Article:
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Kim Wilson
P.O. Box 4145
Hamilton, NJ 08610

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Getting Personal:
Eight Paying Markets For Your Personal Essays

by Erika Dreifus

Not long ago I was teaching an evening course at a local adult education center. About halfway through the session one student posed a question.

“This may be off-topic,” she began. And she wasn’t altogether incorrect about that. But it was a good question. It was one I’d heard before, and thought about from time to time myself, and it remained with me long after our class had ended.

My student wanted to know where she could try placing her personal essays, beyond the literary journals and reviews that emphasize and/or welcome “creative nonfiction” while often accepting a painfully small percentage of the work offered to them.

At first I advised this student not to give up on the literary magazines, and to think also about some “general interest” publications, such as the Sunday magazine supplements to major newspapers. But I soon offered other ideas. Because this student needed to think about what kind of “personal essays” she was writing. What the essays were really about. She needed to think more strategically about how she could match them with other markets.

This is an approach that can help all of us. While literary and general interest publications receive a broad range of material, other ‘niche’ publications can truly offer a specific, tailored home for specific, tailored pieces.

For example, an essay that's focused on family life may find a home in a parenting publication. A piece set in a particular location may be perfect for a regional magazine. Something about a specific vocation (or avocation) may be just what a trade or association publication is looking for. And then there’s the issue of tone: some magazines are simply looking for a few laughs.

Take a look at these eight markets for some concrete examples of publications seeking specific subjects in their essays. Read their guidelines, their content, their sample copies. Like my student, you shouldn't neglect the literary or general interest markets. But know that you have other options, too.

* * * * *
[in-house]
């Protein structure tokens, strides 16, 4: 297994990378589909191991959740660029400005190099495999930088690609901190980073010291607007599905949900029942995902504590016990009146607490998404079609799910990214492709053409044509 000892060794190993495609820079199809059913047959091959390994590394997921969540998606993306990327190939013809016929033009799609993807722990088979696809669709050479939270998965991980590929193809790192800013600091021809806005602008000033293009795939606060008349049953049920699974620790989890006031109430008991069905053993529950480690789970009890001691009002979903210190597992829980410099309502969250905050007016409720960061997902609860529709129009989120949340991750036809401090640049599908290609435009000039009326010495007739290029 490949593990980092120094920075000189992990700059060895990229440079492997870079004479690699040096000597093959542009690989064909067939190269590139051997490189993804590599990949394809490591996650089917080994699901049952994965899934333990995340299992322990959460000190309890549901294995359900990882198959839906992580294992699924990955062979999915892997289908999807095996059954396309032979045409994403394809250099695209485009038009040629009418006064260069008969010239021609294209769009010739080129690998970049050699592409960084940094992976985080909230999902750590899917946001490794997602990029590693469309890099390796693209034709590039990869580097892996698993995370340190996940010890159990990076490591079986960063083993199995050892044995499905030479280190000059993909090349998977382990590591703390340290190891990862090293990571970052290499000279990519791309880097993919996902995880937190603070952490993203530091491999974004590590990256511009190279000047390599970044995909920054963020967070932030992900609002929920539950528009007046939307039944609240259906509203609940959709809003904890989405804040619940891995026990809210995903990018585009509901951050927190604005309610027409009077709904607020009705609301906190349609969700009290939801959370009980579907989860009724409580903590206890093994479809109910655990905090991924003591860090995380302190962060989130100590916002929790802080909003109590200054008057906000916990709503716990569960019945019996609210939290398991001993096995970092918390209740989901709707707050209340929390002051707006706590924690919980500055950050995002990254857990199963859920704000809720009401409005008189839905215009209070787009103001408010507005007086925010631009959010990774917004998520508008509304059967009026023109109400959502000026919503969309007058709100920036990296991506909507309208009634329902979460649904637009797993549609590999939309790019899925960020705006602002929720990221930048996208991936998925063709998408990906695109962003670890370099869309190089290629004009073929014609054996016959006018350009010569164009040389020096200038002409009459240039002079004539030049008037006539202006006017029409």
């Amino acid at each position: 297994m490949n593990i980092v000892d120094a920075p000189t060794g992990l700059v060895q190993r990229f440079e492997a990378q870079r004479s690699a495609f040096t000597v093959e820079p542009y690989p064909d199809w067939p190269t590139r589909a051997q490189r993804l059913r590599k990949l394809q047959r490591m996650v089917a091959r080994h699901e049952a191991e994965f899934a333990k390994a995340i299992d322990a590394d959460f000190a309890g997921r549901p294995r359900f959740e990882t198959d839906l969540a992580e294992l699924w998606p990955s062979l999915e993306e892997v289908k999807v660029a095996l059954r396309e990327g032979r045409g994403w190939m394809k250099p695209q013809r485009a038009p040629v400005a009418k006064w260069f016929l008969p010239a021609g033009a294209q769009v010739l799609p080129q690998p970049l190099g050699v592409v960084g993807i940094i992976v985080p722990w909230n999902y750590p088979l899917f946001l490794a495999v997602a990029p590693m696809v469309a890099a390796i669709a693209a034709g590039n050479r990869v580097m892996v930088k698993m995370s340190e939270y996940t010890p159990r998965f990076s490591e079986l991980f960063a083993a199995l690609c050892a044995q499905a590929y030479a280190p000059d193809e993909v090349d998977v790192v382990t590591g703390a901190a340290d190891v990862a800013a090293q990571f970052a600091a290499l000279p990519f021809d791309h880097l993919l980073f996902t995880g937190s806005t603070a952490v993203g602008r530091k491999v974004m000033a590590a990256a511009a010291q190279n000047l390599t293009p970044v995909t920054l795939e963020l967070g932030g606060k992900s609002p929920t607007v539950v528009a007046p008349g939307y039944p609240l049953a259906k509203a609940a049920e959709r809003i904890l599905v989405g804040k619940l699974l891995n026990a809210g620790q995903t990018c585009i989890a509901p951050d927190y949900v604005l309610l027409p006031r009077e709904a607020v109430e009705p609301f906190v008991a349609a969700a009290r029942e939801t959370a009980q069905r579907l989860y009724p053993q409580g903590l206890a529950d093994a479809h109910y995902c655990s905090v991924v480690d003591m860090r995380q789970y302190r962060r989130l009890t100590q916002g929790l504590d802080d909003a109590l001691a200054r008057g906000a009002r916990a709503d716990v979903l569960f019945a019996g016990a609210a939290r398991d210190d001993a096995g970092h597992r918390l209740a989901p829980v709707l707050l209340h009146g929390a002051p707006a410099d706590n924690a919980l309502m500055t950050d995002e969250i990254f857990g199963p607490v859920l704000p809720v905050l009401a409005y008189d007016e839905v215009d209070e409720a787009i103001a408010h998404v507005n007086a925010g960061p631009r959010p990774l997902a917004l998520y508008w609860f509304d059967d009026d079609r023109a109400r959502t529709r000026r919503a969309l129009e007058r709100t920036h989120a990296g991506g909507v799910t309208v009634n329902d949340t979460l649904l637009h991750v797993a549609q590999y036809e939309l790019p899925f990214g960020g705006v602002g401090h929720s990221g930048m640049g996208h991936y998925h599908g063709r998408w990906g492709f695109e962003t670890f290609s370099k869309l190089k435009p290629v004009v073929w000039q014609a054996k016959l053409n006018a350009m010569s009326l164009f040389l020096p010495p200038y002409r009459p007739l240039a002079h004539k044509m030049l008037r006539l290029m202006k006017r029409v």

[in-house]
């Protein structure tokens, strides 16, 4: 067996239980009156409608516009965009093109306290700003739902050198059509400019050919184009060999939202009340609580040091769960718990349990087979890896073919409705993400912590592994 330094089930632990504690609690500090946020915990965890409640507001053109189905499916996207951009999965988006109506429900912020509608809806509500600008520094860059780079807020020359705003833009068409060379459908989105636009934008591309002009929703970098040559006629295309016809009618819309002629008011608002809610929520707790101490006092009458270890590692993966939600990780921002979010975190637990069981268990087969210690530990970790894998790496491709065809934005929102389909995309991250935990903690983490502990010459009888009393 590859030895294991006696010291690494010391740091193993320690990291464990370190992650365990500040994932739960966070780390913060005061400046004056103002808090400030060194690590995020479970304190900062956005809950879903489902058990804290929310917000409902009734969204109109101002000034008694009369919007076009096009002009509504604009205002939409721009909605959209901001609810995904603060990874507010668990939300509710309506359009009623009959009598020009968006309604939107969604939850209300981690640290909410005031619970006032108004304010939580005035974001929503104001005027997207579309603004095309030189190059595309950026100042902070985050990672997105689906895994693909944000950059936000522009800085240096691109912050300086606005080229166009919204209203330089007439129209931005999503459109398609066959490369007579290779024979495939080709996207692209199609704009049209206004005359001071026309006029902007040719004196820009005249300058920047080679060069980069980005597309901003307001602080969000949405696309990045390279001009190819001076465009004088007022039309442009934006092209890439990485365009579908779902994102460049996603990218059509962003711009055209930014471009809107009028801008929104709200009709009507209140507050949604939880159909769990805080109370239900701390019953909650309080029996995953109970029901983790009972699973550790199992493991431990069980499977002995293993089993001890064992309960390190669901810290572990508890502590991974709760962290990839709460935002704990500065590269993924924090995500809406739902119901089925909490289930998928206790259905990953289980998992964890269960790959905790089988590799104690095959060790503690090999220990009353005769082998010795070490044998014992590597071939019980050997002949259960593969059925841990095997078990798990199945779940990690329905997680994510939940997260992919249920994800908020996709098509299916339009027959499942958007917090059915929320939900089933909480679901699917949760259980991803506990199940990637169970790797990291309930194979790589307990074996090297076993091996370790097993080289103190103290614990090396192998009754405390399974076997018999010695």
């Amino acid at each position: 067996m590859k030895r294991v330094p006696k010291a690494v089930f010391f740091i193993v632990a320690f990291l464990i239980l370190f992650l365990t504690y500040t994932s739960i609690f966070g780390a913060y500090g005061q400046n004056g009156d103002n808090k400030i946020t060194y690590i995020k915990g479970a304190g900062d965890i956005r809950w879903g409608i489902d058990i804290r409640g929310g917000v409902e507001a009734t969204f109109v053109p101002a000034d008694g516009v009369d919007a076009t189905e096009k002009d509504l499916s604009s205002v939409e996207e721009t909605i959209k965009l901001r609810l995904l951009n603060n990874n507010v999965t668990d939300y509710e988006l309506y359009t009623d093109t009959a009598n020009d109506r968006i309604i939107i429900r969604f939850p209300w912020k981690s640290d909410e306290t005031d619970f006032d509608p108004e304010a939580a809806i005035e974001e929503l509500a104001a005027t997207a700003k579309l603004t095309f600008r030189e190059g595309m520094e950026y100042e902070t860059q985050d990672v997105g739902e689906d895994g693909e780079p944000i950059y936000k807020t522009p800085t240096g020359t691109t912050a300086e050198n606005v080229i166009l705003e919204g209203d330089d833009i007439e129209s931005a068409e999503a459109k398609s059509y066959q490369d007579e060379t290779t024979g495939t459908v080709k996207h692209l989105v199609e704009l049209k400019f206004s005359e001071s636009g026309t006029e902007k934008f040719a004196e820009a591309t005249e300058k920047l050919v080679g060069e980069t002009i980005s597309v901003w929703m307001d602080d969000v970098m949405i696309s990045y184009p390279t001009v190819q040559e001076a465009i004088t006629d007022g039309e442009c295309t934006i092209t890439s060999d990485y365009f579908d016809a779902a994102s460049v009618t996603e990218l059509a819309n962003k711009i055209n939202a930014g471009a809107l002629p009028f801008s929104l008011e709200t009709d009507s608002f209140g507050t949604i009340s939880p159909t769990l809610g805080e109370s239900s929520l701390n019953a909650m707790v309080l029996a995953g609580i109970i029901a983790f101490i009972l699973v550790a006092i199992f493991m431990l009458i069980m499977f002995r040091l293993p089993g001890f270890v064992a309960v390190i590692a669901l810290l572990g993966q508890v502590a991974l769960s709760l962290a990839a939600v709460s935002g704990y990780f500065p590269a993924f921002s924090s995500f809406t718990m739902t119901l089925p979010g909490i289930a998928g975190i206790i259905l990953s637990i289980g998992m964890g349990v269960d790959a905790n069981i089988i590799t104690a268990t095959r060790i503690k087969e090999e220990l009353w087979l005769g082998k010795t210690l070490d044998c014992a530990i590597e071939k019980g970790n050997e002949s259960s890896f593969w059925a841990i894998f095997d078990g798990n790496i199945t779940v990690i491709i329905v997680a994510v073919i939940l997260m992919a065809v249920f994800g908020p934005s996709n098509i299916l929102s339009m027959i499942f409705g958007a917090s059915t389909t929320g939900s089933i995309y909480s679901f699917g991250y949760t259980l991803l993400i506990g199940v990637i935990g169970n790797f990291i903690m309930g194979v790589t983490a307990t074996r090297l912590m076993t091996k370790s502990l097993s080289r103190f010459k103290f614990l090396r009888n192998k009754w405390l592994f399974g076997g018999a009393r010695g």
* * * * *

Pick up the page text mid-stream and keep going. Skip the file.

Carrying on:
Eight Paying Essay Markets

American Journal of Nursing
Taking a “holistic perspective on health and nursing,” this publication is the official journal of the American Nurses Association (ANA). For its Reflections section, the journal welcomes contributions of unpublished essays, 800-850 words, “exploring any aspect of nursing, health, or health care.” Writers need not be nurses. Payment: $100. Submissions should be made via an online submission form available at the link above.

Bugle Magazine
This magazine, published by the Rocky Mountain Elk Foundation, includes a “Women in the Outdoors Column” that seeks personal essays and stories between 1,000 and 3,000 words in length. These pieces concern “elk, hunting, wildlife encounters, conservation and land-use issues,” and the magazine is particularly interested in personal narratives that “evoke emotion and suggest connections to larger themes or ask (or attempt to answer) questions that touch the human heart.” Pays $.20/word on acceptance and offers three contributor’s copies.

ByLine Magazine
A monthly magazine for writers, ByLine includes an “End Piece,” a “strong, thoughtful, first-person essay” that is related to writing. Pays $35 on acceptance for a 700-word essay.

Christian Science Monitor
In its “Home Forum,” the Christian Science Monitor publishes “upbeat, personal essays” from 400-1,100 words on ‘how one responded to a place, a person, a situation, an event.” Pays $75-$150. (Scroll down for the guidelines for the “Homefront” section for specific Parenting Column
submissions.)

DownEast: The Magazine of Maine
This magazine's “I Remember” column includes “short narratives about a personal experience or a unique aspect of life here in Maine” which are “often humorous or poignant.” Manuscripts may run up to 1,200 words. Pays $100.

Family Tree Magazine
Covering genealogy, ethnic heritage, personal history, and more, this magazine pays $25 for contributions to the “Everything's Relative” page, which includes “short, amusing stories of ‘the lighter side of family history.’”

Smithsonian Magazine (Once you arrive at this page click on “Writer's Guidelines”)
The magazine's “Last Page” monthly humor column features a story that “usually relates to the writer's own particular experience.” Pieces run 550-700 words. Pays $1,000-$1,500.

Woman’s Day
Publishes personal essays (650 words) in the magazine’s YOU section. Seeks work that covers “significant issues that concern a large number of women and families, rather than subjects that impact only a few.” Pays $2,000 on acceptance.
 
© Erika Dreifus. All rights reserved.


Erika Dreifus is the editor and publisher of “The Practicing Writer” newsletter and author, of “The Practicing Writer's Directory of Paying Essay Markets” and other resource guides for writers. Her essays have appeared in the Boston Globe, Jewish Journal, Matrix Magazine, and many other publications. Visit her Web site at http://www.practicing-writer.com and read her latest Practicing Writing blog posts at http://www.lulu.com/erika-dreifus


 

 

 

 

 
 

 

 

 

 


 

 

 

 

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